Last week I had a player that was new to D&D, which is always a good example for those players that have adapted their choices to the rules. The player rushed some goblins that said he wanted to hit them all in one fell swoop. i called for 3 attacks with disadvantage, only to realise afterwards that he would do at least 3 damage to each goblin even when he missed. I might rule next time that the 3 damage on a miss only count when attacking 1 opponent but I might allow the multi-attack with disadvantage in certain situations (the 3 goblin were standing side to side in a 10'corridor shooting their bows.

I do have to coax the experienced players into describing their actions more and improvise more.
I'm curious about the kicking over the table incident.

A few things go through my mind,

a) What advantage does kicking over the table give?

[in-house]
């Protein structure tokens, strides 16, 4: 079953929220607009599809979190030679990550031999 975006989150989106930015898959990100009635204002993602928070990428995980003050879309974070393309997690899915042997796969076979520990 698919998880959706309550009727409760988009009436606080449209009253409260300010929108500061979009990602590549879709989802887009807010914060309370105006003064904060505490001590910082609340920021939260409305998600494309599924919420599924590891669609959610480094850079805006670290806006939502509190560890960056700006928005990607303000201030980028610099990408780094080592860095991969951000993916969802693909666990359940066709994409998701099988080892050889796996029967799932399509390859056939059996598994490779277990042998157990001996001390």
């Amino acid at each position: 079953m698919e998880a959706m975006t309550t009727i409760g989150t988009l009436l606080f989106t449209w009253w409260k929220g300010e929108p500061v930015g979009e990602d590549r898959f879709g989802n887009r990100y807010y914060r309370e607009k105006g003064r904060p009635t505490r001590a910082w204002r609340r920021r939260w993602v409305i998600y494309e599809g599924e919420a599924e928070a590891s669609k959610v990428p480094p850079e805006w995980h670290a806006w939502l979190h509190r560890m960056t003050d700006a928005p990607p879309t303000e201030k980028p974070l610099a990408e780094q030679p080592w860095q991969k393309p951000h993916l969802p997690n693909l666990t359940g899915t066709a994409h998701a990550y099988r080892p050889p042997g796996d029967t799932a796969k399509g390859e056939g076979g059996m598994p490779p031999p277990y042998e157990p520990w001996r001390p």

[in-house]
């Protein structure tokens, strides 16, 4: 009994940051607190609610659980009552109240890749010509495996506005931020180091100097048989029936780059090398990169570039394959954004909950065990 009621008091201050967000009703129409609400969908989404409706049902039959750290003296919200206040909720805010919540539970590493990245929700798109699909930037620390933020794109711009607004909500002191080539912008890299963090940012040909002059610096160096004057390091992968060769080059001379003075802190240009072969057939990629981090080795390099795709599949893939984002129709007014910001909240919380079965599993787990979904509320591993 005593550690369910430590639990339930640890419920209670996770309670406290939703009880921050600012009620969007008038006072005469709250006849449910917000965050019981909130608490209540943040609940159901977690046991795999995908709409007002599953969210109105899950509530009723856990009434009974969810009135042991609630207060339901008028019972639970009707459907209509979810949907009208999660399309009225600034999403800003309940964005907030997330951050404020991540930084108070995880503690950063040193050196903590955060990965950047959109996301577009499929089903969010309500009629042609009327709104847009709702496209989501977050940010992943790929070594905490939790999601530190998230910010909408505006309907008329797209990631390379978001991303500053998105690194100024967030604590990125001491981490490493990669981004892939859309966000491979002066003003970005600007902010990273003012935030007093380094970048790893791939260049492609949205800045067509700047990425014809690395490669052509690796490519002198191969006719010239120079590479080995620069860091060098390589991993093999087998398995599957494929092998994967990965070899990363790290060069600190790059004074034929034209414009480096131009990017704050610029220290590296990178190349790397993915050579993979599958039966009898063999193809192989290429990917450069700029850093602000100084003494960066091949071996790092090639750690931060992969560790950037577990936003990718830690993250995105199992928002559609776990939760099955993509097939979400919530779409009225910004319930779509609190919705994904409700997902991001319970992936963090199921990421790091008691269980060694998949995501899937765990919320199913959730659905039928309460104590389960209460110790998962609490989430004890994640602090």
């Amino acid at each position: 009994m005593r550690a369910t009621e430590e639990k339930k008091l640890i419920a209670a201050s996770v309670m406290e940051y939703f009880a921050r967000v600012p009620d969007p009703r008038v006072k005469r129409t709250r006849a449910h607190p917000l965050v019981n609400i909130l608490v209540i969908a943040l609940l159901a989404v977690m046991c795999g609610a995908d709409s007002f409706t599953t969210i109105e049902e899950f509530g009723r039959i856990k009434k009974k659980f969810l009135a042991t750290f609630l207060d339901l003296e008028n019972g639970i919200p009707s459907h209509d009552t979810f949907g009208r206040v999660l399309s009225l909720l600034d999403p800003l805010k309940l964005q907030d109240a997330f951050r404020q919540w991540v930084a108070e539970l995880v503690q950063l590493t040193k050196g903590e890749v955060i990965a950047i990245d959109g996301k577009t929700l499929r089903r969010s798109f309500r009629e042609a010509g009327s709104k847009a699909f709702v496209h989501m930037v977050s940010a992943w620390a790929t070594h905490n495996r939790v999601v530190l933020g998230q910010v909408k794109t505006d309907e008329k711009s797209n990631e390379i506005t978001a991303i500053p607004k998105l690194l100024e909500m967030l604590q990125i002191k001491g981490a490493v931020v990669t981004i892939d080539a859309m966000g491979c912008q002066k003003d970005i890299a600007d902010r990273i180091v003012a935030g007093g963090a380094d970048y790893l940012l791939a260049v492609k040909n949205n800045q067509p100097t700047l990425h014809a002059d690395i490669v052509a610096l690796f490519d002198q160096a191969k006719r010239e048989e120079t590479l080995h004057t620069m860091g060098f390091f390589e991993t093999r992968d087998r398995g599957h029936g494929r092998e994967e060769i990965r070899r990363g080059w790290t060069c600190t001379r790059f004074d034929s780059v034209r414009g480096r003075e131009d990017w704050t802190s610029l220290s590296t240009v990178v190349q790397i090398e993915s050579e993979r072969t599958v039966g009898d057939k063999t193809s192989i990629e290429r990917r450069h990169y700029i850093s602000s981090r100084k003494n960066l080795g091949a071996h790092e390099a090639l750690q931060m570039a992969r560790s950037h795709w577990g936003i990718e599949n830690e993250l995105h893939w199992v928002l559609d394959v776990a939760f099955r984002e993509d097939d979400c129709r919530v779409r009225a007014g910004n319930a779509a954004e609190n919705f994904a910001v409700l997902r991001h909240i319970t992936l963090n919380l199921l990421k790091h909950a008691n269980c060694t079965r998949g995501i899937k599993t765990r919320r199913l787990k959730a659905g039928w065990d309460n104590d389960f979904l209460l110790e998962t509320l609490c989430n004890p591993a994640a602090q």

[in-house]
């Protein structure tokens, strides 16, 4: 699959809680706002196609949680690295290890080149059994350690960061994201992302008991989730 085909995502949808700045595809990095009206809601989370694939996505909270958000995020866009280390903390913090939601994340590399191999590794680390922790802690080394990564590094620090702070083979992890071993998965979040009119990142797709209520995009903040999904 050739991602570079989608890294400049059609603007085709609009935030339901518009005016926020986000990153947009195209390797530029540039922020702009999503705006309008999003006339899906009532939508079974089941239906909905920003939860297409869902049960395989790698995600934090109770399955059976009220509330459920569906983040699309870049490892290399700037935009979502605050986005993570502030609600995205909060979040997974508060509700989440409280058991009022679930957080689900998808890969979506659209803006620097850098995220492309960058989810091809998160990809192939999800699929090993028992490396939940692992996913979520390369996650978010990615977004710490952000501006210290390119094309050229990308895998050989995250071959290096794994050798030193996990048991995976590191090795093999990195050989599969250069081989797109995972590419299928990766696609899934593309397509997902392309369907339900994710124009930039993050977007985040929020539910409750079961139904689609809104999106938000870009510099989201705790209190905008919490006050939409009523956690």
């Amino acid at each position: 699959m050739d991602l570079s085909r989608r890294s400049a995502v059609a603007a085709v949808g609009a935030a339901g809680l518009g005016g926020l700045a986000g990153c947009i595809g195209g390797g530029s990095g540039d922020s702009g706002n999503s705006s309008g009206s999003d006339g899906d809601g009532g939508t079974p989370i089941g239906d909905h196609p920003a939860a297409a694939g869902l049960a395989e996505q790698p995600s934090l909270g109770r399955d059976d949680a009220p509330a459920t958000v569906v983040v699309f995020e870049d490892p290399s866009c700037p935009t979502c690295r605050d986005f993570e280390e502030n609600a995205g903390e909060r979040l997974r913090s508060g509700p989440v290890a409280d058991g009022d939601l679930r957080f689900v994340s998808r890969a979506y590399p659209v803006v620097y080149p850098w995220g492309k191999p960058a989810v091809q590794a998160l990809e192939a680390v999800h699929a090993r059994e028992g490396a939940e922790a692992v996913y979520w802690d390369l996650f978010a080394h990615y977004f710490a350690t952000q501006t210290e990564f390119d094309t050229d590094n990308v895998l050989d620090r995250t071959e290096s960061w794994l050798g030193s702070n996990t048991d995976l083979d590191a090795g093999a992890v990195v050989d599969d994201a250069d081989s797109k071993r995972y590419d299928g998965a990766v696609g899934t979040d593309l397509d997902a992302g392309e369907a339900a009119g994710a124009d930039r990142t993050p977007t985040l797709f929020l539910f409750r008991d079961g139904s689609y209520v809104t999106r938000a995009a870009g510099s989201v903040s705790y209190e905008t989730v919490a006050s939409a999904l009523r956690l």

Most of the time it won't give any advantage over just doing an attack, and in fact will just mean you aren't doing any damage that round. If that is the case DC10 seems suitable, in which case neither of the Dwarves even need to roll they can just do it. Or even no check at all if the table is small enough.
If however the player is saying I'm kicking over the table (that has a creature on top) then I'd probably treat it as an attack roll, and set a DC near the creatures AC. 

b) What size have I described the table as?
If I've described it as a small coffee table, and there is no one standing on it I wouldn't even ask for a check.
If I've said it is a sort of mid sized kitchen table that sits 4 or 6 at a squeeze DC10 seems fine.
If I've said it is a grand hall table that sits 12 or more then then you are looking at DC 14 or more.
If I've not described the size of it ask the player to describe it then set the DC.

Most of the time my players couldn't see the point in improvising as the damage they could do with there normal attacks rarely made it worth giving up their single action for. Thats something I think they need to address.